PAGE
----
Maybe an algorithm that ranks based on number of unique contributors in the past month or so?

I agree, that's why the number of contributors in the last week have the most weight in the metric. See the about page (http://krihelinator.xyz/about) for more details.

Yeah but Free Code Camp can't honestly be 'trending' for two years straight.

It does because one of the getting started tutorials features a GIF that suggests newcomers star their repository.

I did that for languages with pull request as metric https://madnight.github.io/githut

Wow! this is realy nice. The languages list looks quite similar to the one on the Krihelinator (http://www.krihelinator.xyz/languages), which is encouraging for both projects, I believe :-)

Source is written in Elixir: https://github.com/nagasaki45/krihelinator

Most languages's contribution rate drops around Christmas time , except Haskell http://www.krihelinator.xyz/languages/history?languages=[%22...

Truly a hobby language that programmers dream of using and only get to program in it for two weeks in a year.

Even though this metric favours commercially-funded development, I found it interesting to look through the list, thanks to the author for putting this site together.

I also discovered an promising project I wasn't aware of, which was wp-calypso:


It's still too early to say for sure, but it looks like we may be seeing the start of WordPress migrating away from PHP.

Thank you back for the positive feedback!

Someone already reported that commercially-funded projects get high in the list (https://github.com/Nagasaki45/krihelinator/issues/100). I'll need to think what to do about it...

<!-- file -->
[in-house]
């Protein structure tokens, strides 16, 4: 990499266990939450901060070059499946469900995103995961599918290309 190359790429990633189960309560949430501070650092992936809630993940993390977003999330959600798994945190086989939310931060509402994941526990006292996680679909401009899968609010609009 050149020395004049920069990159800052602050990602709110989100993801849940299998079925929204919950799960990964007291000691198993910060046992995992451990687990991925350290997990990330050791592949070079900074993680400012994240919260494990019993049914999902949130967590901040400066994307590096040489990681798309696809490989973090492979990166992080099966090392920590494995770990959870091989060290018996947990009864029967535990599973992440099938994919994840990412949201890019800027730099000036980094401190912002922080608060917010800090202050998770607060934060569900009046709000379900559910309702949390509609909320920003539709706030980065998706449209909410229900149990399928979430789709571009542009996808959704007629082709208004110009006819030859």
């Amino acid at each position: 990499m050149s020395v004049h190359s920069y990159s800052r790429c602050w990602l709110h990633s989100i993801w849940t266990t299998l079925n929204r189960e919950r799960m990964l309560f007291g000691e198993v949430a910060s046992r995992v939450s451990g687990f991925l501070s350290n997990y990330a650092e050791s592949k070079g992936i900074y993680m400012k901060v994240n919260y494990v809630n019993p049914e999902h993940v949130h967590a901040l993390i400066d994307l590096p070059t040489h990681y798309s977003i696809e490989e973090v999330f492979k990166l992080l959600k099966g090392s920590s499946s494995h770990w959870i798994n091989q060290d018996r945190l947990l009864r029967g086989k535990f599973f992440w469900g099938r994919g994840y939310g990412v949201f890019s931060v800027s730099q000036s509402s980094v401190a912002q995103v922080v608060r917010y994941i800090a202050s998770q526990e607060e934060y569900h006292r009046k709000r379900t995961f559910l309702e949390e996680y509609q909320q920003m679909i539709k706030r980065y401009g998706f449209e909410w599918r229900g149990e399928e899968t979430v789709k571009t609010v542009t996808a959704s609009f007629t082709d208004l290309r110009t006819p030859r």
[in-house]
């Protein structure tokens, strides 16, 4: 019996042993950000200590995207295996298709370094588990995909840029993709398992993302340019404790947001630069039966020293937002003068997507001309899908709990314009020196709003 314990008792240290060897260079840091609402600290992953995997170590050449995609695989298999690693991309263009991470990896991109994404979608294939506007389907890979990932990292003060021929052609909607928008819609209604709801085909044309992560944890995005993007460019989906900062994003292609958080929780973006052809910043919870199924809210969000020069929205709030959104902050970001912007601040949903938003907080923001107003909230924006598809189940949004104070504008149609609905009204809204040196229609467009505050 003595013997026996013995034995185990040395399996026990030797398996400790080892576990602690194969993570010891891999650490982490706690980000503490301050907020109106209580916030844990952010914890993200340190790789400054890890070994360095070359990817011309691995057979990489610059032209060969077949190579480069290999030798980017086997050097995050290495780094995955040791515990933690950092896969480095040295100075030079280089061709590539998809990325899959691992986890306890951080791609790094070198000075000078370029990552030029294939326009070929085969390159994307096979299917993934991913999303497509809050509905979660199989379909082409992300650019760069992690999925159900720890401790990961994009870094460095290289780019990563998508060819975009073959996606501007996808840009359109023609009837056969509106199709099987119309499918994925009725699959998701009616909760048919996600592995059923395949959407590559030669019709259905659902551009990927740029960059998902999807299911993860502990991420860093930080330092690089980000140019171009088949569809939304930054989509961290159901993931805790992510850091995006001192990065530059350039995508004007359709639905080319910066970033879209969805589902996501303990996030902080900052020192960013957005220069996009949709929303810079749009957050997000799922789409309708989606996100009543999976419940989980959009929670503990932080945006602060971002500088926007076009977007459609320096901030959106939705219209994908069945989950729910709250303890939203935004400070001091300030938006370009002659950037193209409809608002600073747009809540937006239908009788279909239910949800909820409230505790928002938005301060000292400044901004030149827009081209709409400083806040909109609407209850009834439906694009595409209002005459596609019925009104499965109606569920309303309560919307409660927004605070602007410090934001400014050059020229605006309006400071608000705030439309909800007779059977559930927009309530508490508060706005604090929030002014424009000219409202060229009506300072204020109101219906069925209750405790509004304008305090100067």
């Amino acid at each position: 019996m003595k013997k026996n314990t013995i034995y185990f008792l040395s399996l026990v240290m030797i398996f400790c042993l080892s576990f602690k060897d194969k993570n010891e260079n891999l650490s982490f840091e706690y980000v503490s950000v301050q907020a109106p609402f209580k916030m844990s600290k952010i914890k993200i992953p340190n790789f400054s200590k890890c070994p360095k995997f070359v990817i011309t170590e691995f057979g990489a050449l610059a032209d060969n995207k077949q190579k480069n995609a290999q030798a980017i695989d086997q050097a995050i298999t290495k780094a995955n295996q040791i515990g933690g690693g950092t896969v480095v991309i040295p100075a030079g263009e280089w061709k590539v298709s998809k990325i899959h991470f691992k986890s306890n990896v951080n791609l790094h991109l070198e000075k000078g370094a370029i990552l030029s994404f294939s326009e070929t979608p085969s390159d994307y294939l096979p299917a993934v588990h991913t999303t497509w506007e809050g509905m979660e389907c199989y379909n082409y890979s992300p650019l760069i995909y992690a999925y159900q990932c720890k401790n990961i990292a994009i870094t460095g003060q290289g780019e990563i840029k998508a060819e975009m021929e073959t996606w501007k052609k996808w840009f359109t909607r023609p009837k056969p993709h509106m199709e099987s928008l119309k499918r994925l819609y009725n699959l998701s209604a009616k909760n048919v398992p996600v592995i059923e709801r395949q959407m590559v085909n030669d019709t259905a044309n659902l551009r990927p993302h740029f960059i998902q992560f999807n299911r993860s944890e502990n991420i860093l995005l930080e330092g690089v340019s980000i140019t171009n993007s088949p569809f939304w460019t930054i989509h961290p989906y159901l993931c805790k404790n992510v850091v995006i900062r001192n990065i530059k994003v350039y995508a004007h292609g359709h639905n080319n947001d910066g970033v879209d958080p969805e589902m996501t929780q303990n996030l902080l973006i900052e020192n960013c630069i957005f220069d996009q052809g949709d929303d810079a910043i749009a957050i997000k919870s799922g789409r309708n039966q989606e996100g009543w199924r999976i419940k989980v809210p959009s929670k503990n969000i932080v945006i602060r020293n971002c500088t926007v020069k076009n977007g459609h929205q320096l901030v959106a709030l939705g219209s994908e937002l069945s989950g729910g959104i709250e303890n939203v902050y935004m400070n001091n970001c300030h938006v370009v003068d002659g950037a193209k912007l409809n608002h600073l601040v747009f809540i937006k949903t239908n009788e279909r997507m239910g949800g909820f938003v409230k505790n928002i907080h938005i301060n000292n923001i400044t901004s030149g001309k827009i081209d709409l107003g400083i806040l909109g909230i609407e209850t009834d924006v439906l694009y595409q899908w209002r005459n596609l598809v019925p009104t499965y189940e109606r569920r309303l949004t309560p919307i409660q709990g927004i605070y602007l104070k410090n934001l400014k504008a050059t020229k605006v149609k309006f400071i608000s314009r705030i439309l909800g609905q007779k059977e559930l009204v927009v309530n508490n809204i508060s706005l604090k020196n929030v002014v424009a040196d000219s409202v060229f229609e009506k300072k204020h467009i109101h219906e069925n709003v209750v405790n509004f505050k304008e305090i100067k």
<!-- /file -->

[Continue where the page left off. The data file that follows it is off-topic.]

I find this idea good, github stars and number of forks is usually not a great metric to measure the quality of a project.

(Tho contribution rate is probably not perfect either but atleast we know the project is active)

Do you normalize the contribution rate by the number of contributors?

More contributors is a sign of a good project though; it shouldn't be penalized for that and, if anything, the spread over contributors should reward a project as being better (often a sign of more different people using it, improved bus factor, distributed ownership/governance/approval, etc etc)

The way contribution rate is calculated is documented in the about page (http://www.krihelinator.xyz/about). I hope that it answers your question.

In general, it seems that just from reading the term "contribution rate" several people predict that it only count commits. Commits have the least weight in the calculation. The number of contributors are much more important as well as number of issues and pull requests.

Package manager repos like Cocoapods and Gentoo's ebuilds are going to have a high contribution rate because they are updated every time any single one of their packages is updated.

Wasn't krihelinator the same guy who was doing revision history on his repositories and making himself the only contributor? (someone please correct me if I'm wrong)

That sounds horrible! It's definitely not me

Why is vscode showing up twice? Once under "Microsoft" and then under "microsoft". The numbers to the right are different too.

It's a bug :-)

Already reported (https://github.com/Nagasaki45/krihelinator/issues/99) and will be handled soon.

It would be nice to show repos from different date using a history plot

Why was this flagged?

I'm not the flagger, but my first assumption is that it was an accident. I've accidentally fat-fingered the flag button numerous times when browsing HN on my phone, and I haven't always (immediately) realized it.

New project never go to trending, lol